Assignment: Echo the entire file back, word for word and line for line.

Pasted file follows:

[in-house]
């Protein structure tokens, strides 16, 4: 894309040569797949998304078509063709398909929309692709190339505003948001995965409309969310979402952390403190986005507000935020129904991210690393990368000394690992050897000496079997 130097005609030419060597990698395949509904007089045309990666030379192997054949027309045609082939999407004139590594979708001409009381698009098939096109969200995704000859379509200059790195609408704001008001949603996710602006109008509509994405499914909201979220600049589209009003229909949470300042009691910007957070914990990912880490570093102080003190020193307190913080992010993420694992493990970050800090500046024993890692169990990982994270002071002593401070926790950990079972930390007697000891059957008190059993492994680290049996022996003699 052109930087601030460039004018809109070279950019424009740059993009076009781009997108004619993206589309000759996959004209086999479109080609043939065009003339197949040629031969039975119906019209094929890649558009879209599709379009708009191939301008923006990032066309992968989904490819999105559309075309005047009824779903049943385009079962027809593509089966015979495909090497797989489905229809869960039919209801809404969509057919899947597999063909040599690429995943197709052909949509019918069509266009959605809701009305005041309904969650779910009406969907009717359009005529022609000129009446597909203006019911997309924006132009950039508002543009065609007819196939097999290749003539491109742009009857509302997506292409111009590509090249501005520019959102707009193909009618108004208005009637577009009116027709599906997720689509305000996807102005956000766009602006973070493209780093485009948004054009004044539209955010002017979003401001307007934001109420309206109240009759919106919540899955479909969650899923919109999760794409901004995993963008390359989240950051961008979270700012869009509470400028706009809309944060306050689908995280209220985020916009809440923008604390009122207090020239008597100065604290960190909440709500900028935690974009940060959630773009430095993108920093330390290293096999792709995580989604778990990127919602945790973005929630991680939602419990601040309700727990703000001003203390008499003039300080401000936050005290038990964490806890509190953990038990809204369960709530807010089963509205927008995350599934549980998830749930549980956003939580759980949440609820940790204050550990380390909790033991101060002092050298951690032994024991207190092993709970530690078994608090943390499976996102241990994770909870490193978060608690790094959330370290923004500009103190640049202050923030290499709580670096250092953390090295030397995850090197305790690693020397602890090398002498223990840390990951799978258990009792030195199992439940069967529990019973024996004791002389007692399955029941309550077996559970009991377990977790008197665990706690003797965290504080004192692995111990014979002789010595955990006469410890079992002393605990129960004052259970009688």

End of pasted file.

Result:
[in-house]
């Protein structure tokens, strides 16, 4: 894309040569797949998304078509063709398909929309692709190339505003948001995965409309969310979402952390403190986005507000935020129904991210690393990368000394690992050897000496079997 130097005609030419060597990698395949509904007089045309990666030379192997054949027309045609082939999407004139590594979708001409009381698009098939096109969200995704000859379509200059790195609408704001008001949603996710602006109008509509994405499914909201979220600049589209009003229909949470300042009691910007957070914990990912880490570093102080003190020193307190913080992010993420694992493990970050800090500046024993890692169990990982994270002071002593401070926790950990079972930390007697000891059957008190059993492994680290049996022996003699 052109930087601030460039004018809109070279950019424009740059993009076009781009997108004619993206589309000759996959004209086999479109080609043939065009003339197949040629031969039975119906019209094929890649558009879209599709379009708009191939301008923006990032066309992968989904490819999105559309075309005047009824779903049943385009079962027809593509089966015979495909090497797989489905229809869960039919209801809404969509057919899947597999063909040599690429995943197709052909949509019918069509266009959605809701009305005041309904969650779910009406969907009717359009005529022609000129009446597909203006019911997309924006132009950039508002543009065609007819196939097999290749003539491109742009009857509302997506292409111009590509090249501005520019959102707009193909009618108004208005009637577009009116027709599906997720689509305000996807102005956000766009602006973070493209780093485009948004054009004044539209955010002017979003401001307007934001109420309206109240009759919106919540899955479909969650899923919109999760794409901004995993963008390359989240950051961008979270700012869009509470400028706009809309944060306050689908995280209220985020916009809440923008604390009122207090020239008597100065604290960190909440709500900028935690974009940060959630773009430095993108920093330390290293096999792709995580989604778990990127919602945790973005929630991680939602419990601040309700727990703000001003203390008499003039300080401000936050005290038990964490806890509190953990038990809204369960709530807010089963509205927008995350599934549980998830749930549980956003939580759980949440609820940790204050550990380390909790033991101060002092050298951690032994024991207190092993709970530690078994608090943390499976996102241990994770909870490193978060608690790094959330370290923004500009103190640049202050923030290499709580670096250092953390090295030397995850090197305790690693020397602890090398002498223990840390990951799978258990009792030195199992439940069967529990019973024996004791002389007692399955029941309550077996559970009991377990977790008197665990706690003797965290504080004192692995111990014979002789010595955990006469410890079992002393605990129960004052259970009688």